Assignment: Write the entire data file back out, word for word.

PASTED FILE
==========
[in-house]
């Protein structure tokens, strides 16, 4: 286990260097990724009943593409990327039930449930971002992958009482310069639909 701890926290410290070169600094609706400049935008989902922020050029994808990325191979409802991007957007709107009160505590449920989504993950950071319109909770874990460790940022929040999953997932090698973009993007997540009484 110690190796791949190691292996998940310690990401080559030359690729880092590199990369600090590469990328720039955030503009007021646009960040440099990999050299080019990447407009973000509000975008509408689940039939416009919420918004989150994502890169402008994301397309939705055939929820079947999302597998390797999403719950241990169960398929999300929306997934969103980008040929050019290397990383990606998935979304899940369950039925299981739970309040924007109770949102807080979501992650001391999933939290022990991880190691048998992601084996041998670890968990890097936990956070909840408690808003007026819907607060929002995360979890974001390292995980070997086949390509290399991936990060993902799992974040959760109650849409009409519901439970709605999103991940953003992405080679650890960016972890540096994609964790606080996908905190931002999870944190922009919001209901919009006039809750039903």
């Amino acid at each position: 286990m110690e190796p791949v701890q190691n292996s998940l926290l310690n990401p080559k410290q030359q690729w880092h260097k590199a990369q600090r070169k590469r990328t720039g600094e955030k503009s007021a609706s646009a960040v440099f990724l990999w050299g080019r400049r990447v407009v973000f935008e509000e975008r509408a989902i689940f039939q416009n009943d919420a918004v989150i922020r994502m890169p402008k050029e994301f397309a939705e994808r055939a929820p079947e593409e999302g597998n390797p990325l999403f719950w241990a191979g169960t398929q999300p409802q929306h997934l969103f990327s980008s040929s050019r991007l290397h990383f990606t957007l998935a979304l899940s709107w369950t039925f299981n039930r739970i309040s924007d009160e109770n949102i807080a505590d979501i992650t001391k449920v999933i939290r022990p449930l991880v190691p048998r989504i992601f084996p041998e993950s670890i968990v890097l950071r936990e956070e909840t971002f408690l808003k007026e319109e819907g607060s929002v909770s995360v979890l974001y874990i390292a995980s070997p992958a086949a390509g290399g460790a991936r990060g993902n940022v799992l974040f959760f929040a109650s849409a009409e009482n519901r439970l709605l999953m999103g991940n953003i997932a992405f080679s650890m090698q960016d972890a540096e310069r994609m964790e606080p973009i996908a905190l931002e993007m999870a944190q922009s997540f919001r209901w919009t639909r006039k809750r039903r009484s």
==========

[in-house]
């Protein structure tokens, strides 16, 4: 286990260097990724009943593409990327039930449930971002992958009482310069639909 701890926290410290070169600094609706400049935008989902922020050029994808990325191979409802991007957007709107009160505590449920989504993950950071319109909770874990460790940022929040999953997932090698973009993007997540009484 110690190796791949190691292996998940310690990401080559030359690729880092590199990369600090590469990328720039955030503009007021646009960040440099990999050299080019990447407009973000509000975008509408689940039939416009919420918004989150994502890169402008994301397309939705055939929820079947999302597998390797999403719950241990169960398929999300929306997934969103980008040929050019290397990383990606998935979304899940369950039925299981739970309040924007109770949102807080979501992650001391999933939290022990991880190691048998992601084996041998670890968990890097936990956070909840408690808003007026819907607060929002995360979890974001390292995980070997086949390509290399991936990060993902799992974040959760109650849409009409519901439970709605999103991940953003992405080679650890960016972890540096994609964790606080996908905190931002999870944190922009919001209901919009006039809750039903």
């Amino acid at each position: 286990m110690e190796p791949v701890q190691n292996s998940l926290l310690n990401p080559k410290q030359q690729w880092h260097k590199a990369q600090r070169k590469r990328t720039g600094e955030k503009s007021a609706s646009a960040v440099f990724l990999w050299g080019r400049r990447v407009v973000f935008e509000e975008r509408a989902i689940f039939q416009n009943d919420a918004v989150i922020r994502m890169p402008k050029e994301f397309a939705e994808r055939a929820p079947e593409e999302g597998n390797p990325l999403f719950w241990a191979g169960t398929q999300p409802q929306h997934l969103f990327s980008s040929s050019r991007l290397h990383f990606t957007l998935a979304l899940s709107w369950t039925f299981n039930r739970i309040s924007d009160e109770n949102i807080a505590d979501i992650t001391k449920v999933i939290r022990p449930l991880v190691p048998r989504i992601f084996p041998e993950s670890i968990v890097l950071r936990e956070e909840t971002f408690l808003k007026e319109e819907g607060s929002v909770s995360v979890l974001y874990i390292a995980s070997p992958a086949a390509g290399g460790a991936r990060g993902n940022v799992l974040f959760f929040a109650s849409a009409e009482n519901r439970l709605l999953m999103g991940n953003i997932a992405f080679s650890m090698q960016d972890a540096e310069r994609m964790e606080p973009i996908a905190l931002e993007m999870a944190q922009s997540f919001r209901w919009t639909r006039k809750r039903r009484s």